External links

Commons logo
Wikimedia Commons has media related to:
Multihulls
  • MYCQ - Multihull Yacht Club Queensland - Australia's leading Multihull club
  • MYCV - Multihull Yacht Club Victoria - Australia's premier Multihull Yacht Club
  • http://www.catsailor.com/forums/ubbthreads.php - the most active forum page for all small sailing catamarans (beach cats).
  • http://www.cruisincats.com Cruisincats.com - 101 reasons why catamarans are better, faster and sexier than...
  • http://www.multihull-maven.com/ Articles and news on multihulls, profiles of boats, designers, yards, etc.
  • http://www.catamaran.co.uk/main.htm
  • http://www.sailing.org/ International Sailing Federation
  • http://wingo.com/proa/
  • http://www.multihull.com


Image File history File links Commons-logo. ... Wikimedia Commons logo by Reid Beels The Wikimedia Commons (also called Commons or Wikicommons) is a repository of free content images, sound and other multimedia files. ...

Classes and types of catamarans, trimarans and multihulls (worldwide list)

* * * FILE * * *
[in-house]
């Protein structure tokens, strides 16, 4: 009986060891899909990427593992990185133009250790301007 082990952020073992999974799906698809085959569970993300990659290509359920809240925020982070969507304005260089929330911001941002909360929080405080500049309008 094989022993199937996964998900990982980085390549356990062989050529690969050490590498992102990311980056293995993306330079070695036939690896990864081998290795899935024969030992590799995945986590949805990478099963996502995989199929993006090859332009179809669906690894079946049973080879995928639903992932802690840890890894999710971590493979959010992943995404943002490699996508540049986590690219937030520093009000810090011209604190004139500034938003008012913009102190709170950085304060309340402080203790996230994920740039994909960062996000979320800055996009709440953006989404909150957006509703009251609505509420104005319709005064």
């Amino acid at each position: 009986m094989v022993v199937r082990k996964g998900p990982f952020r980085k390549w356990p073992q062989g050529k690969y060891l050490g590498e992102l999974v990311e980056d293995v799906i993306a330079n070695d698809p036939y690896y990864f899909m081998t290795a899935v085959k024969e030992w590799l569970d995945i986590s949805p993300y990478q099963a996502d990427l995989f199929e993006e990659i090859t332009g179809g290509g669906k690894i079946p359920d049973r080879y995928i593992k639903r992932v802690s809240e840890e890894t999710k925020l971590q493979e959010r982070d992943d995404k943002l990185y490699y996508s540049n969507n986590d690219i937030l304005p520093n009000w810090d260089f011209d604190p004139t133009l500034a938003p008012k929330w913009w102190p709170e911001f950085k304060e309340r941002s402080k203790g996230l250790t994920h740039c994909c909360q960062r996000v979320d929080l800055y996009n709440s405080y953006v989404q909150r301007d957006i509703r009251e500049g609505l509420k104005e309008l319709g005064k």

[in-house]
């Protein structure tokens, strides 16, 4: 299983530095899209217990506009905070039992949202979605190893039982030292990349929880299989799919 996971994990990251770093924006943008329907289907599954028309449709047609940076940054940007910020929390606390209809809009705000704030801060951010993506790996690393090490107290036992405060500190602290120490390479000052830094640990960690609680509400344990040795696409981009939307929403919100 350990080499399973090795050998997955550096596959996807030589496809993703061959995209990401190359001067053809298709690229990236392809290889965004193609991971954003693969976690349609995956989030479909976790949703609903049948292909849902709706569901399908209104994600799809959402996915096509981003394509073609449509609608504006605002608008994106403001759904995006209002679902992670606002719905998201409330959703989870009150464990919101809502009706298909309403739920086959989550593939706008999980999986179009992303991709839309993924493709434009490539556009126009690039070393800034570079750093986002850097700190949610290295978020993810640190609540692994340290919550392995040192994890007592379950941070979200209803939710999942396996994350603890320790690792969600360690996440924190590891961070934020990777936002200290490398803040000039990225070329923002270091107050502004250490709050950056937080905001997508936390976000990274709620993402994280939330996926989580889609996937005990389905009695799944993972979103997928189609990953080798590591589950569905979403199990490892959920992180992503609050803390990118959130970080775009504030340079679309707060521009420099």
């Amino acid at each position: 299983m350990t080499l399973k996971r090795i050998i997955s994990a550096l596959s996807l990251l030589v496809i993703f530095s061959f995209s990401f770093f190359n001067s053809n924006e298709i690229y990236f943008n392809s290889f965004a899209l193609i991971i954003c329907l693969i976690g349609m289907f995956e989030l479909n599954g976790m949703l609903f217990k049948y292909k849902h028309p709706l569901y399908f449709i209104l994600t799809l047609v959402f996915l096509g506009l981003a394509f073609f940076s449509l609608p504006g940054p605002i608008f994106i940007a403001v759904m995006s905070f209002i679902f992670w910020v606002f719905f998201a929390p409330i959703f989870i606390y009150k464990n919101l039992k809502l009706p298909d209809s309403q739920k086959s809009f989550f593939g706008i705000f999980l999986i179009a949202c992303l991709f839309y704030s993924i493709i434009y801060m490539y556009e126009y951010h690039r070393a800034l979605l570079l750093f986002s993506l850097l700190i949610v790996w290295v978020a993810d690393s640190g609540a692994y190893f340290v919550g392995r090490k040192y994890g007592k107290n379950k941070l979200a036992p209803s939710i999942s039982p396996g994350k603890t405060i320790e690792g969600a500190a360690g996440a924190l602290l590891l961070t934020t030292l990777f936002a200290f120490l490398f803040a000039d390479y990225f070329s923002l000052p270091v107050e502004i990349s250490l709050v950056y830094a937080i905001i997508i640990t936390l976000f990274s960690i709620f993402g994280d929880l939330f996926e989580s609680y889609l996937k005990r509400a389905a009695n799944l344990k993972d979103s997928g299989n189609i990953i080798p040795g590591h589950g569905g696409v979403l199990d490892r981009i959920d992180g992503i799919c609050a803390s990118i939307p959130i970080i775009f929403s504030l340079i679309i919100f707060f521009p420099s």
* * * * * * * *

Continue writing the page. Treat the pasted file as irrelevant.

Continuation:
A-Catamaran | ARC 17 | ARC 21 | ARC 22 | Astus 16.1 | Astus 20.1 | Beachcat | Sprint 15 | Dart 16 | Dart 18 | Dragonfly 800 | Formula 16 | Formula 18 | Hobie | Mystere | Proa | RC 27 | RC 30 | Taipan 4.9 | Tornado | Open Ocean Performance Sixties | Unicorn The A-Class Catamaran, often abbreviated to A-Class, is a developmental class sailing catamaran for singlehanded racing. ... The Astus 16. ... The Astus 20. ... Beachcat is a word used to describe an off the beach type of catamaran sailboat. ... Jon Cook (ISAF Youth World Youth Catamaran Champion) putting the Sprint 15 through its paces up wind off Falmouth!! Sprint 15s on the Beach at Pentewan Sands UK The Sprint 15 is a one-design 15 foot long glassfibre sailing catamaran, principly sailed in the UK. It is designed to... [1] Dragonfly 800 The Dragonfly 800 is an 8 metre trimaran manufactured in Denmark by Quorning Boats. ... sports catamaran or beach catamaran sailing The Formula 16 (F16) sport catamaran is a 5 mtr long beach catamaran with a asymmetric spinnaker setup. ... Sports catamaran or beach catamaran sailing The Formula 18 class, with its F18 abbreviation, is one of the success stories in the sport catamarans scene. ... Hobie Cats are small racing catamarans that are mainly used for racing and personal use. ... Mystère is a Canadian manufacturer of off-the-beach Catamarans also known as multihulls. ... R. M. Munroes 1898 proa A Proa is a multihull vessel consisting of two (usually) unequal parallel hulls, superficially similar to an outrigger canoe. ... Taipan 4. ... The Tornado is an olympic class sailing catamaran, with a crew of two. ... The Open Ocean Performance Sixty, or simply Open 60, is a class of trimaran racing yacht defined by the Ocean Racing Multihull Association. ...